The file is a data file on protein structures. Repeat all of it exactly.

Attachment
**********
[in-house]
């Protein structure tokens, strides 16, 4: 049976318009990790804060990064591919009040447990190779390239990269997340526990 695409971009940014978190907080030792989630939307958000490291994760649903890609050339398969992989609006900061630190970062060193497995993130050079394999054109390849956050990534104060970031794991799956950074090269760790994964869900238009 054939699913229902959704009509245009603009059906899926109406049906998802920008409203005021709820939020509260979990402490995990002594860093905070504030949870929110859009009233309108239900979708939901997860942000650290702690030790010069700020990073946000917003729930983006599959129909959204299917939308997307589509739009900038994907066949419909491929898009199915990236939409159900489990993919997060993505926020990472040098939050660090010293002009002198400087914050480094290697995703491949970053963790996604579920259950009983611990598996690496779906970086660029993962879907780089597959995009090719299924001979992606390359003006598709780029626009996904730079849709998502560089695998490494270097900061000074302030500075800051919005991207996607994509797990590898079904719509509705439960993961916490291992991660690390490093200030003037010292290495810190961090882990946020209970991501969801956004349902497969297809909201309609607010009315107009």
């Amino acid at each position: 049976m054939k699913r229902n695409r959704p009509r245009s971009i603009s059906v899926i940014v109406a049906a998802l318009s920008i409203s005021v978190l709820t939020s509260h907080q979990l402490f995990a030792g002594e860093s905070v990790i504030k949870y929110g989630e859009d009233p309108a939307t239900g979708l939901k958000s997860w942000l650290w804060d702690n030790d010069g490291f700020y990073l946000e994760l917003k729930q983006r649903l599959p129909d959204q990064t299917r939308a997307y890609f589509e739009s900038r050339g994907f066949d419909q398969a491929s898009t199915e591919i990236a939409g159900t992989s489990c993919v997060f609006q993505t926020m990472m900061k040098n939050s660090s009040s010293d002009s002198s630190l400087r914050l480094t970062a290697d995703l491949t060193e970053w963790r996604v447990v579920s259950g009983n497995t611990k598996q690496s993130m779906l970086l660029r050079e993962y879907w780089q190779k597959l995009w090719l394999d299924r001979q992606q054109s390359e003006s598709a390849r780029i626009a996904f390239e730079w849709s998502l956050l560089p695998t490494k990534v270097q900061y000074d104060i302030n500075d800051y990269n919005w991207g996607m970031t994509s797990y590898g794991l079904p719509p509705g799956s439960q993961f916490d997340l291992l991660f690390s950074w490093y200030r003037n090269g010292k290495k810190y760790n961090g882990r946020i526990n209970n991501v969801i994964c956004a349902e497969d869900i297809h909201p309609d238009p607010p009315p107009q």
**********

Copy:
[in-house]
């Protein structure tokens, strides 16, 4: 049976318009990790804060990064591919009040447990190779390239990269997340526990 695409971009940014978190907080030792989630939307958000490291994760649903890609050339398969992989609006900061630190970062060193497995993130050079394999054109390849956050990534104060970031794991799956950074090269760790994964869900238009 054939699913229902959704009509245009603009059906899926109406049906998802920008409203005021709820939020509260979990402490995990002594860093905070504030949870929110859009009233309108239900979708939901997860942000650290702690030790010069700020990073946000917003729930983006599959129909959204299917939308997307589509739009900038994907066949419909491929898009199915990236939409159900489990993919997060993505926020990472040098939050660090010293002009002198400087914050480094290697995703491949970053963790996604579920259950009983611990598996690496779906970086660029993962879907780089597959995009090719299924001979992606390359003006598709780029626009996904730079849709998502560089695998490494270097900061000074302030500075800051919005991207996607994509797990590898079904719509509705439960993961916490291992991660690390490093200030003037010292290495810190961090882990946020209970991501969801956004349902497969297809909201309609607010009315107009």
């Amino acid at each position: 049976m054939k699913r229902n695409r959704p009509r245009s971009i603009s059906v899926i940014v109406a049906a998802l318009s920008i409203s005021v978190l709820t939020s509260h907080q979990l402490f995990a030792g002594e860093s905070v990790i504030k949870y929110g989630e859009d009233p309108a939307t239900g979708l939901k958000s997860w942000l650290w804060d702690n030790d010069g490291f700020y990073l946000e994760l917003k729930q983006r649903l599959p129909d959204q990064t299917r939308a997307y890609f589509e739009s900038r050339g994907f066949d419909q398969a491929s898009t199915e591919i990236a939409g159900t992989s489990c993919v997060f609006q993505t926020m990472m900061k040098n939050s660090s009040s010293d002009s002198s630190l400087r914050l480094t970062a290697d995703l491949t060193e970053w963790r996604v447990v579920s259950g009983n497995t611990k598996q690496s993130m779906l970086l660029r050079e993962y879907w780089q190779k597959l995009w090719l394999d299924r001979q992606q054109s390359e003006s598709a390849r780029i626009a996904f390239e730079w849709s998502l956050l560089p695998t490494k990534v270097q900061y000074d104060i302030n500075d800051y990269n919005w991207g996607m970031t994509s797990y590898g794991l079904p719509p509705g799956s439960q993961f916490d997340l291992l991660f690390s950074w490093y200030r003037n090269g010292k290495k810190y760790n961090g882990r946020i526990n209970n991501v969801i994964c956004a349902e497969d869900i297809h909201p309609d238009p607010p009315p107009q």